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SHARED SANITATION AND DIARRHEA: EVIDENCE FROM 51 COUNTRIES James A. Fuller Department of Epidemiology University of Michigan School of Public Health Co-authors:

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Presentation on theme: "SHARED SANITATION AND DIARRHEA: EVIDENCE FROM 51 COUNTRIES James A. Fuller Department of Epidemiology University of Michigan School of Public Health Co-authors:"— Presentation transcript:

1 SHARED SANITATION AND DIARRHEA: EVIDENCE FROM 51 COUNTRIES James A. Fuller Department of Epidemiology University of Michigan School of Public Health Co-authors: Thomas Clasen, Marike Heijnen, Joseph Eisenberg

2 Shared Facilities  Currently classified by JMP as ‘unimproved’ due to:  Accessibility  Cleanliness  Little evidence linking sharing to diarrhea

3 Research Questions 1. Is a child more likely to have diarrhea if his/her household uses a shared facility (compared to a facility that is not shared)? 2. Is there a safe threshold for the number of households using a facility (i.e. < 5)

4 Demographic and Health Surveys  51 Surveys  Children < 5  Diarrhea prevalence in the past 2 weeks

5 Potential Confounders Child-level variables  Age  Health Card Household-level variables  Toilet facility (improved/unimproved, ignoring sharing)  Water source (improved/unimproved)  Ownership of assets (refrigerator, bicycle, motorcycle/scooter)  Mother’s education (6 categories)  Mother’s age (6 categories)  Number of children < 5 in the household  Urban/Rural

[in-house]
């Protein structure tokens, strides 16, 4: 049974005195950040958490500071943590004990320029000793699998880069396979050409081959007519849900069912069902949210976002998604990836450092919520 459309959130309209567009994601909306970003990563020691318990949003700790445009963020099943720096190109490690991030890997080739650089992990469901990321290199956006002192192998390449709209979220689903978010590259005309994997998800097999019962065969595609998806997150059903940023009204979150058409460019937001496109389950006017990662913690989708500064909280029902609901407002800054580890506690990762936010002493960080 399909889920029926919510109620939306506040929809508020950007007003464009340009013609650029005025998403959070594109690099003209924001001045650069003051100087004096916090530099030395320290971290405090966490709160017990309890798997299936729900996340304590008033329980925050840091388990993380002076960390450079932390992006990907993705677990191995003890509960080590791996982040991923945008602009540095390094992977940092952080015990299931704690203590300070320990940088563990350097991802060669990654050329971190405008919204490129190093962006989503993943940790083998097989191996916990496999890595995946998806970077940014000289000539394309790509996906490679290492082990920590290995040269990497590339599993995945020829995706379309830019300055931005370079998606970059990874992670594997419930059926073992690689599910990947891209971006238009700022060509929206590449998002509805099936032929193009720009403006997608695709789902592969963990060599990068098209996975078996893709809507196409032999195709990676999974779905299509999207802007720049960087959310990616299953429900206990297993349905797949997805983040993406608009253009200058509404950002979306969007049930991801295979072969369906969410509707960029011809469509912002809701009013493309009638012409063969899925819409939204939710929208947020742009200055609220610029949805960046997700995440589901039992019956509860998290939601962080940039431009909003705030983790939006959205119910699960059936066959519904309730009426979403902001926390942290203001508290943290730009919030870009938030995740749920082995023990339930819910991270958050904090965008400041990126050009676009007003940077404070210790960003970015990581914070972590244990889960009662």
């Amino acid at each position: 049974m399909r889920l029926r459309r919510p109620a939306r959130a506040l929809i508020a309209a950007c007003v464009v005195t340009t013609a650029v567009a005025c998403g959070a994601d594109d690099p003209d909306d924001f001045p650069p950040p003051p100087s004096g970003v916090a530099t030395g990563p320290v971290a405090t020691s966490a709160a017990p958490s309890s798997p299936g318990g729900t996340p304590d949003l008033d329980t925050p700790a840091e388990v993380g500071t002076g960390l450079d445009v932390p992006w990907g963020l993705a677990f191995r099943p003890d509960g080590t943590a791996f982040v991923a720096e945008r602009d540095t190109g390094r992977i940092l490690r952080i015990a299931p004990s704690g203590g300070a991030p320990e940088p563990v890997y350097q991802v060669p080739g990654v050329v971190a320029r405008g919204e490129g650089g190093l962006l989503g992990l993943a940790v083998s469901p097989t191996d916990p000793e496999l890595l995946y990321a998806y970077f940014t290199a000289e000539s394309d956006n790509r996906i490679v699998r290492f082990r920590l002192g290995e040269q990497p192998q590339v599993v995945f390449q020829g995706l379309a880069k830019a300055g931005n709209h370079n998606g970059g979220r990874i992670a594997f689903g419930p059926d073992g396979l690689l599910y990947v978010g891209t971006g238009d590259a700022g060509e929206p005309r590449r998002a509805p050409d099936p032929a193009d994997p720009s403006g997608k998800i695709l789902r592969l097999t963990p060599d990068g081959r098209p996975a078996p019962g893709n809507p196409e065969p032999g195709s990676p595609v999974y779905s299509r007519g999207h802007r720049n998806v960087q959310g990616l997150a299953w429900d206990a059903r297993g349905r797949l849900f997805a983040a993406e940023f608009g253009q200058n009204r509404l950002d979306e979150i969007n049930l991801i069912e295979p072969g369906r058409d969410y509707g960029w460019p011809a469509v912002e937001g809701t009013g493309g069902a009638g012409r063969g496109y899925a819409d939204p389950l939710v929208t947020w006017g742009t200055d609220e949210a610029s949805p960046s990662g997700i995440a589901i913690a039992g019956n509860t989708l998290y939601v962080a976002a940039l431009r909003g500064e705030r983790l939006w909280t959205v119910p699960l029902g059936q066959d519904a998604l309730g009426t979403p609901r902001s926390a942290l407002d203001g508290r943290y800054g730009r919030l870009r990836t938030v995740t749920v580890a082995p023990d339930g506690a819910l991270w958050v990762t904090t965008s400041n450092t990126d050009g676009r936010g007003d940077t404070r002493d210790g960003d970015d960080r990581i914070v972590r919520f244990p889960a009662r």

6 Unadjusted (Crude) Effects Sharing is harmful Sharing is protective PROTECTIVE IN A FEW NO EFFECT IN A FEW HARMFUL IN MOST

7 Adjusted Effects Sharing is harmful Sharing is protective Adjusted for: Household assets, mother’s age, mother’s education, child’s health card

8 Crude Prevalence Ratios

9 Pooled Results RegionCrude PR (95% CI)Adjusted a PR (95% CI) Africa1.07 ( )1.05 ( ) Latin America and the Caribbean1.11 ( )1.02 ( ) South-East Asia and Western Pacific1.16 ( )1.09 ( ) Eastern Mediterranean and Europe1.26 ( )1.22 ( ) All Regions Combined1.09 ( )1.05 ( ) PR, Prevalence Ratio; 95%CI, 95% confidence interval. a Adjusted for mother’s age, mother’s educational attainment, asset ownership, and whether the child has a health card. “Modest” EffectAttenuation

10 Number of Households  JMP is considering <5 HH as a safe threshold  Different dose-response relationships have different policy implications

11 Number of Households RegionSharing CategoryCrude PRAdjusted PR All Regions Combined < 5 HH1.07 ( )1.04 ( ) 5 or more HH1.06 ( )1.02 ( ) Africa < 5 HH1.06 ( )1.04 ( ) 5 or more HH1.02 ( )1.03 ( ) Latin Am & Car < 5 HH1.08 ( )1.02 ( ) 5 or more HH1.14 ( )1.01 ( ) SEA & WP < 5 HH1.13 ( )1.07 ( ) 5 or more HH1.22 ( )1.12 ( ) Eastern Med & Eur < 5 HH1.21 ( )1.14 ( ) 5 or more HH1.71 ( )1.75 ( ) Table 4. The number of households sharing a toilet facility and the prevalence ratios for diarrhea among children < 5 years of age. Data from 39 Demographic and Health Surveys, The 2 groups appear to be similar Some evidence of a dose-response

12 Summary  Pooled analysis shows a modest effect (5-10%)  Geographic heterogeneity  Confounding via socioeconomic status  Number of HH sharing has no clear effect

13 Strengths of this approach  Broad scope captures virtually every sharing scenario and setting  Adjusting for confounders  Data is readily available

14 Limitations  Broad scope misses the details  Public vs. private ownership  Cleanliness and Accessibility  Fecal Sludge Management  Residual confounding


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